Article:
The data is collated for summer (June, July and august) and winter (December, January and February) across three-year form December 2016 to august 2018. For the given data, p value is less than 0.05 so there is 95% confidence that slope is not zero therefore the data can reject null hypothesis and shows there is relationship between counts and temperature. The p values for intercepts and Pressure is zero therefore there is no effect. The standard error for counts, pressure and temperature is as follow 1.769, 0.119 and 0.085 respectively. I found a strong negative correlation (r= -.80) between number of muons detected per hour and outside temperature while only weak negative correlation (r = -0.13) between number of muons detected and outside temperature. As form the linear residual plot for (Counts and Temperature) and (Counts and Pressure), the data does show linear fit. Assuming there is perfectly linear fit between (temperature + pressure) and number of events and other factor are ignored, the number of events can be calculate using equation 4. As form the data, the number of events has mean of 2321.48±1.77 and standard deviation of 160.16. counts=(-3.906±0133)T +(-12.068±0.095)P +(4616.6±151.665) [4]

The light intensity reached by the Earth atmosphere is relatively same however the radiation emitted by the sun differ. There are several factors that affect the detection of the muon as such position of the detector relative to sun (angle), atmospheric pressure {5}, distance between sun and the detector, atmospheric temperature, magnetic activity in the surface of the sun and solar flares. {10}

The HISPARC scintillator contain small amount of organic scintillating substance which uses the energy of the muon to generate visible light. The visible light created by the scintillating plate is collected by the photomultiplier where light energy is converted into electron by the process of photoelectric effect. Theses electron is accelerated by electric field and amplified by dynodes. {10} ,{1} This allows current to be detected and the strength of the current with time can be used to measure number of muons detected and energy of the pulse. The fluctuation in current depends on the energy and trajectory of electron as well as the diode material.{1} The work function of the metal differed depending on its material therefore the velocity at which electron eject (Current) depend on the material of photocathode and diode. Where h is planck constant, m is mass of electron, v is velocity of electron, Φ is workfunction of material, f is frequency of incident light, I is current, Δe/Δt is number of electron per given time frame. {8} The shower front is not flat as it has some thickness therefore it is unknown whether cosmic ray particle front detected is near or lagged so it has percentage uncertainty of time measurement.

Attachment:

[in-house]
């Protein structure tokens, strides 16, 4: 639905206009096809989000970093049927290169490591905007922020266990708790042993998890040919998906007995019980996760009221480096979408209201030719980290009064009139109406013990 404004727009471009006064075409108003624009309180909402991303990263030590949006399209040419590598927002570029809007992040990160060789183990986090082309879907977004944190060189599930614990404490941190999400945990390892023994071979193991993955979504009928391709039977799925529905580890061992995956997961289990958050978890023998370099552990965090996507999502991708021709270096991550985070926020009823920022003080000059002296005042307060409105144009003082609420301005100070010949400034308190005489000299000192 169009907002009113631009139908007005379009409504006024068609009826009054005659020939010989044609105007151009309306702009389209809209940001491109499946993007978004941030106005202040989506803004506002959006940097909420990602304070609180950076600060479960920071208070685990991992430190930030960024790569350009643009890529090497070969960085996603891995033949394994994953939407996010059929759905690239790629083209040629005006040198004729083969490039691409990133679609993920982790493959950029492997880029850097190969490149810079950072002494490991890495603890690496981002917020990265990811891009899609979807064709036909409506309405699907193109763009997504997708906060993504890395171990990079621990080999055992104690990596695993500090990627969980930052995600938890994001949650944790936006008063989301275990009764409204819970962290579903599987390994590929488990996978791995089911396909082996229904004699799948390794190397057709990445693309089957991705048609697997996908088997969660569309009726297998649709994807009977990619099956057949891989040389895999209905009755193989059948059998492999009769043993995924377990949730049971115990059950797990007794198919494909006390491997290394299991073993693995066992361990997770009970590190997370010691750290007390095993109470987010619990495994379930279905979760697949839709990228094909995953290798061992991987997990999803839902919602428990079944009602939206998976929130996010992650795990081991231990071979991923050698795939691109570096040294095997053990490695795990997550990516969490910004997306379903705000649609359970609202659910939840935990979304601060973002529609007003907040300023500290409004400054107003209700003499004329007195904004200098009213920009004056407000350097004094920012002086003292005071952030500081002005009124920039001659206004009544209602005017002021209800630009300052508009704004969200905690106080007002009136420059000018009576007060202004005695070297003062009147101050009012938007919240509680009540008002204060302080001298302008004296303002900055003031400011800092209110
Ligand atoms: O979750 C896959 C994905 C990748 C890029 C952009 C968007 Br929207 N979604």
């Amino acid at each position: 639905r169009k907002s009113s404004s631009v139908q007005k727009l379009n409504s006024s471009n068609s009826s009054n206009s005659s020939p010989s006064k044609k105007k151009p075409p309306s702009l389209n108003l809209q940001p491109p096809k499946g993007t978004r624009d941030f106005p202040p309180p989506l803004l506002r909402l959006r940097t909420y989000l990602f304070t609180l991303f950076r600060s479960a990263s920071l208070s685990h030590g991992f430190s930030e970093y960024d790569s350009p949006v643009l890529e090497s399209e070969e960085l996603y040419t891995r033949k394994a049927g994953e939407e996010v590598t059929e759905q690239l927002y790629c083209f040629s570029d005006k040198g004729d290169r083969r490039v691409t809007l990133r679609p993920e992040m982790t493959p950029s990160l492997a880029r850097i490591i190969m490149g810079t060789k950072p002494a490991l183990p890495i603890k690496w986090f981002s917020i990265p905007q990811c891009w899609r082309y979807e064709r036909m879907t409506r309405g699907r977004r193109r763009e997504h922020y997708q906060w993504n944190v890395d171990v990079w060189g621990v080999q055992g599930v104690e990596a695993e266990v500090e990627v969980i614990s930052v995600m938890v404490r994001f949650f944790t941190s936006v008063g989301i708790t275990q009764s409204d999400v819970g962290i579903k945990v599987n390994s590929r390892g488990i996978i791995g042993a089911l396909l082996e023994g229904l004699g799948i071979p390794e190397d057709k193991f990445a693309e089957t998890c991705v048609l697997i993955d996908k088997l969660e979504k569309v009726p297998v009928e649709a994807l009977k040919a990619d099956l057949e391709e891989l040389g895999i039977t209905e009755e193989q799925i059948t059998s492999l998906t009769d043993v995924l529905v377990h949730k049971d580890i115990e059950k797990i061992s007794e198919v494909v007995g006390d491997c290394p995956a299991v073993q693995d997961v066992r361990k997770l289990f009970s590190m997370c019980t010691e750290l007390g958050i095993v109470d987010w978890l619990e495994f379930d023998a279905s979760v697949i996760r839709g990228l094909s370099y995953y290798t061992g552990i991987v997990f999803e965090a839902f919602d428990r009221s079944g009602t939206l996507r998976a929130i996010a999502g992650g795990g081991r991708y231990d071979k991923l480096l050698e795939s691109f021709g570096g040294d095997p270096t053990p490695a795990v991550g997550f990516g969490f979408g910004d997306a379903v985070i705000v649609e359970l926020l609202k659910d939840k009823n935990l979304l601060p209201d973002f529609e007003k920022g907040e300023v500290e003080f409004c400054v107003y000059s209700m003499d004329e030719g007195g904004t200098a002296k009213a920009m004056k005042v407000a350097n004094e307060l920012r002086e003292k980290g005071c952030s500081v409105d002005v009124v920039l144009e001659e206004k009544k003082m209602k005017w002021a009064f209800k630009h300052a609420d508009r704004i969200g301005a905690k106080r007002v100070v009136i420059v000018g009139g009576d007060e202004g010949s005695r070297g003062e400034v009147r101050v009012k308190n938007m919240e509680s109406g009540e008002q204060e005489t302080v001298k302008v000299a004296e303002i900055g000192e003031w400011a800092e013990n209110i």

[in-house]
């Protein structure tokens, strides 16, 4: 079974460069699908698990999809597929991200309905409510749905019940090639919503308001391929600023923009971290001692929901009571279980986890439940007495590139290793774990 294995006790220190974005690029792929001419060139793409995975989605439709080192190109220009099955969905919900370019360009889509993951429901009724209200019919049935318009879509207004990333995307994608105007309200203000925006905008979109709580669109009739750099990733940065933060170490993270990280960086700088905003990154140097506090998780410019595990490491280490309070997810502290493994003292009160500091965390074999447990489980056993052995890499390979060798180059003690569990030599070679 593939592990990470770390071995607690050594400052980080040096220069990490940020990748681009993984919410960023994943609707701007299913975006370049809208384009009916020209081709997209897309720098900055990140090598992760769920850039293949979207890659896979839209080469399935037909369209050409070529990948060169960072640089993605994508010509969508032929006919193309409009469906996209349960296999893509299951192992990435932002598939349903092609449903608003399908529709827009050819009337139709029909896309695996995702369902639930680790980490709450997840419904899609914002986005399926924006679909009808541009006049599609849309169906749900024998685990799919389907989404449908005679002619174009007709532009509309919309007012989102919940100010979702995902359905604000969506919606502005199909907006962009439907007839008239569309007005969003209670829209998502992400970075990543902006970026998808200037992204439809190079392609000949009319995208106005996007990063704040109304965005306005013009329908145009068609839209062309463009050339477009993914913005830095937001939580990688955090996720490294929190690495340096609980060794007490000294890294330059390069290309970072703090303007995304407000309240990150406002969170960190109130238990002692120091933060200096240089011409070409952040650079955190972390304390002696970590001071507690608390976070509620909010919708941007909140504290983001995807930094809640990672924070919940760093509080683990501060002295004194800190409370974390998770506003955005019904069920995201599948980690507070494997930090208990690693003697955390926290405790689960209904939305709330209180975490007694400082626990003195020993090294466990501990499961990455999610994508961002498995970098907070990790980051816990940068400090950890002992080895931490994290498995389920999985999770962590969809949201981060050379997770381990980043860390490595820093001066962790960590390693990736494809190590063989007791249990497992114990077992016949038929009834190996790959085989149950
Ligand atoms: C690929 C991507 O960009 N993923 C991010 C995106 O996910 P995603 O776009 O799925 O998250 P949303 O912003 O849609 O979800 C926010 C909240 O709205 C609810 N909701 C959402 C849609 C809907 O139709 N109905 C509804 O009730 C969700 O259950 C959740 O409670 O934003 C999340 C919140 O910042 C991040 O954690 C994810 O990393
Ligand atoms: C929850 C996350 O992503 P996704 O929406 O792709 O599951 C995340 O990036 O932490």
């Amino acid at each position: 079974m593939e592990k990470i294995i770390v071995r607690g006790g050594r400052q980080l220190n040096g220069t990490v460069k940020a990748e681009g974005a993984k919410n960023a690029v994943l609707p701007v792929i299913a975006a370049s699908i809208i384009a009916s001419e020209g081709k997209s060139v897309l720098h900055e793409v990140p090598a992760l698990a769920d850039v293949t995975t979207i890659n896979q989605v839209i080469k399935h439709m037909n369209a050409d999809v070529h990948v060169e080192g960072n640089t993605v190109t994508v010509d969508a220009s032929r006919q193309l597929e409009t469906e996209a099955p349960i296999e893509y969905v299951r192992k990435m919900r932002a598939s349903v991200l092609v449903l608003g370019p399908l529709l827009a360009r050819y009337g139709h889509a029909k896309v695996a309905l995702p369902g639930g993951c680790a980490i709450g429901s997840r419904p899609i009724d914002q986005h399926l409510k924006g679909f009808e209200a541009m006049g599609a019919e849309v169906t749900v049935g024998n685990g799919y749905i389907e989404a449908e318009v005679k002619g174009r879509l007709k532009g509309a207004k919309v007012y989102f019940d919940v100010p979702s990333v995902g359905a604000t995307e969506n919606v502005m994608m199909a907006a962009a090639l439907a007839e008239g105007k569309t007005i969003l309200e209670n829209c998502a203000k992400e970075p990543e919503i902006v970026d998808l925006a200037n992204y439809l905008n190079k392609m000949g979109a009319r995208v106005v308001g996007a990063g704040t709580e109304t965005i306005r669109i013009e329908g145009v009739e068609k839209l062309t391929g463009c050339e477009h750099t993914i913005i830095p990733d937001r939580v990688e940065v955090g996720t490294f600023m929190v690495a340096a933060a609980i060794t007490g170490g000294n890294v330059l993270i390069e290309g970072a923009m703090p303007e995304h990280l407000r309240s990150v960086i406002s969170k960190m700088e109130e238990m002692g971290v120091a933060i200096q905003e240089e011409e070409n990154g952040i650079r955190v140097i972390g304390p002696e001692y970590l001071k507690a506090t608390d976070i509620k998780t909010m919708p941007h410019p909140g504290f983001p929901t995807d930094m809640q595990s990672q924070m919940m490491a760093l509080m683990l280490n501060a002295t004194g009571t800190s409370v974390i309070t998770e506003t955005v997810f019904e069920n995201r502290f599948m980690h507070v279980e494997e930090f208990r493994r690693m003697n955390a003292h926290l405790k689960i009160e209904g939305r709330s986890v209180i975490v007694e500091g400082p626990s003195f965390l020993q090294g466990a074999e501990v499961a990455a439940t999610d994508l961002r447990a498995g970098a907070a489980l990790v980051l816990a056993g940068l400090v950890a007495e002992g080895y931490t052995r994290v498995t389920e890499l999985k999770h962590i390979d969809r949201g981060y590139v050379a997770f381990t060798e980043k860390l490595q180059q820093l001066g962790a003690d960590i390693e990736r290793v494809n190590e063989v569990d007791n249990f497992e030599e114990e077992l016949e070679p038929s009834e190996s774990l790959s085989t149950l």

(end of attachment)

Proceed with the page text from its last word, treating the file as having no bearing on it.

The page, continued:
Reducing Uncertainty in Muon Detection

We can reduce the uncertainty of the muon detection by putting the threshold to such it doesn’t miss real events and doesn’t account for lower spectrum energy radiation well below muon`s energy. The 501 Nikhef station was set to 81ADC to 150ADC. There is random error of detecting other charge particle and radiation created from Earth surface that isn’t muon. These particles also able to induce charge in the scintillator. To reduce the false event, there are multiple detector setup within close approximately. With the increase in number of simultaneous muon detection across the detector, the data can be assured with the high probability that real even has occurred. The HISPARC contains two (or four) scintillator and GPS antenna. There is time lag between computers depending on the distances apart from each other therefore GPS antenna is used to synchronise the clock correctly before uploading it to HiSPARC data centre. The muon detection each detector is independent of each other and is random process. The photomultiplier`s electrical signal is +independent of each other, this mean signal form the first detection, doesn’t interfere with coming electrical signal.